We condemn the brutality unleashed by the police against students of Jamia Millia Islamia, Aligarh Muslim University and many other academic institutions in the Northeastern states, and across the country. On the 15th of December, at JMI, police fired tear gas shells, entered hostels and attacked students studying in the library and praying in the mosque. Over 200 students have been severely injured, many who are in critical condition. There have also been reports of sexual harassment of female students by the police. A similar situation of violence has been unfolding at other universities, in some cases without any recourse to the press or public due to internet shutdowns and imposition of section 144.
For the Indian Government to mobilise police and paramilitary forces against its own non-violent and peacefully protesting students is emblematic of a troubling trend that attacks the very foundations of a democratic society. Under no circumstances should it be acceptable for the police to barge into University campuses, libraries, hostels or prayer spaces, to physically and verbally abuse and intimidate students and arbitrarily detain them. It is particularly concerning that this state-led repression is targeting students at majority-Muslim institutions, indicating the impunity with which the state can enact violence against minority populations in India. An atmosphere of fear, insecurity and anxiety is being deliberately created to brow-beat students into silence against what is a clear violation of the Indian Constitution and its secular ethic. To mischaracterize student protests as “riots,” and the police’s use of excessive force as justified “peacekeeping,” is an unlawful denial of students’ rights as citizens. We demand an immediate end to all forms of violence against the protesting students and call for accountability of those responsible.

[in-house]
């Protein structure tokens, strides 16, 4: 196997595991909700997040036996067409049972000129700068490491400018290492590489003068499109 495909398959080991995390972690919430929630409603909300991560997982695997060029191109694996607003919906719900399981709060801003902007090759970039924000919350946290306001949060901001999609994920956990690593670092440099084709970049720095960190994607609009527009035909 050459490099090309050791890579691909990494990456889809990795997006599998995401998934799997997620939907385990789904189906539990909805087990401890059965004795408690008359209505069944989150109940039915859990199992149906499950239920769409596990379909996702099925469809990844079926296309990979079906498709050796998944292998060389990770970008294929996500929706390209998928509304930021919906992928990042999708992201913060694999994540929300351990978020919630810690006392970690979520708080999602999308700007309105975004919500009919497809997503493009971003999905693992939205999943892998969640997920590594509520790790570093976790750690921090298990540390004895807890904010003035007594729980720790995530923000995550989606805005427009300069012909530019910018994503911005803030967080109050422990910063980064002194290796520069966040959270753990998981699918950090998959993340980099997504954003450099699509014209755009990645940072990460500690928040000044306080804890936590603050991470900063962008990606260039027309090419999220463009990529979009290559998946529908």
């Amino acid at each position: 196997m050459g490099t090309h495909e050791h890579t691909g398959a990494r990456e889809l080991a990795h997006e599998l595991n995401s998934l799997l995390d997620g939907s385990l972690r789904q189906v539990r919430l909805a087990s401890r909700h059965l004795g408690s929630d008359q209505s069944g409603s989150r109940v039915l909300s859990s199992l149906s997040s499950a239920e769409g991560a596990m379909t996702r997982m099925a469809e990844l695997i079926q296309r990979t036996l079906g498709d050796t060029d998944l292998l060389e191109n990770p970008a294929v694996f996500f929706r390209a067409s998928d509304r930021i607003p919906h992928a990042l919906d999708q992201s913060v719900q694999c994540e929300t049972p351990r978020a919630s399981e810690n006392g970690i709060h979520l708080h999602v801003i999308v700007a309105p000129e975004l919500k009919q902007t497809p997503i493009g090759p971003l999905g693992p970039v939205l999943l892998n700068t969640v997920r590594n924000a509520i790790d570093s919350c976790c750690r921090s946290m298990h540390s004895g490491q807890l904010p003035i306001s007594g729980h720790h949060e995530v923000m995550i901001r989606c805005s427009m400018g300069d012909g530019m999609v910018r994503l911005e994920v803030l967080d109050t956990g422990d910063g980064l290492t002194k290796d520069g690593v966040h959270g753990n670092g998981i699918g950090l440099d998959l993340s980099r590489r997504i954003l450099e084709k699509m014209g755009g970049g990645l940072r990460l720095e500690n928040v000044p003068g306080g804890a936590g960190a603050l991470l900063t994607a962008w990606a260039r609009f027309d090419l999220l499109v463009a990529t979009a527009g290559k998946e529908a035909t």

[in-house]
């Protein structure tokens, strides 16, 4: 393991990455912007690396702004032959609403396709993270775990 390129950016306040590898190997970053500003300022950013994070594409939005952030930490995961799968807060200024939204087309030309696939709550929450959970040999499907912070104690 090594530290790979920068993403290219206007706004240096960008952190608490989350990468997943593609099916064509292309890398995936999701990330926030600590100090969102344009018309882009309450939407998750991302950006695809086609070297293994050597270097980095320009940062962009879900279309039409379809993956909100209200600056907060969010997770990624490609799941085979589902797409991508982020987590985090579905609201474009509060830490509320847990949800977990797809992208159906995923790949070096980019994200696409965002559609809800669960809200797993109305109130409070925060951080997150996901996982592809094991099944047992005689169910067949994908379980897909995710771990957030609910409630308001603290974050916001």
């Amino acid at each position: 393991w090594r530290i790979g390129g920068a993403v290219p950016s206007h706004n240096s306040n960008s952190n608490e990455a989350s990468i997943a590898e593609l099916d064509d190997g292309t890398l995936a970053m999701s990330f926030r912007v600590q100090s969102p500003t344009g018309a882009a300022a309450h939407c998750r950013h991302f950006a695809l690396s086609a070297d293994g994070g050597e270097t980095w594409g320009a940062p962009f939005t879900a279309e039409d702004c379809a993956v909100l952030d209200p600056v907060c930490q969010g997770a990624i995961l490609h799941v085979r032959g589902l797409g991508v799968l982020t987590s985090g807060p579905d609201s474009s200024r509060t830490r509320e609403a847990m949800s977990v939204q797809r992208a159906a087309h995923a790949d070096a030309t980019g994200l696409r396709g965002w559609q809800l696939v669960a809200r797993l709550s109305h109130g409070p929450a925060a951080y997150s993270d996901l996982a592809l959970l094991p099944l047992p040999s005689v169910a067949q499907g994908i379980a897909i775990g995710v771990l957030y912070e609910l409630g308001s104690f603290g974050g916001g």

Over the past several days, we have witnessed many peaceful protests and demonstrations against the National Register of Citizens (NRC) and the Citizenship Amendment Act (CAA), 2019. The Act provisions for preferential treatment of religious minorities from Pakistan, Bangladesh and Afghanistan seeking to acquire Indian citizenship, while explicitly excluding Muslim refugees from its purview. This blatant discrimination against Muslims violates the principles of equality, liberty, and secularism that form the basis of the Constitution of India. We lend our unconditional support to all those across India fighting this unconstitutional law and join their call for its immediate withdrawal.
18 December 2019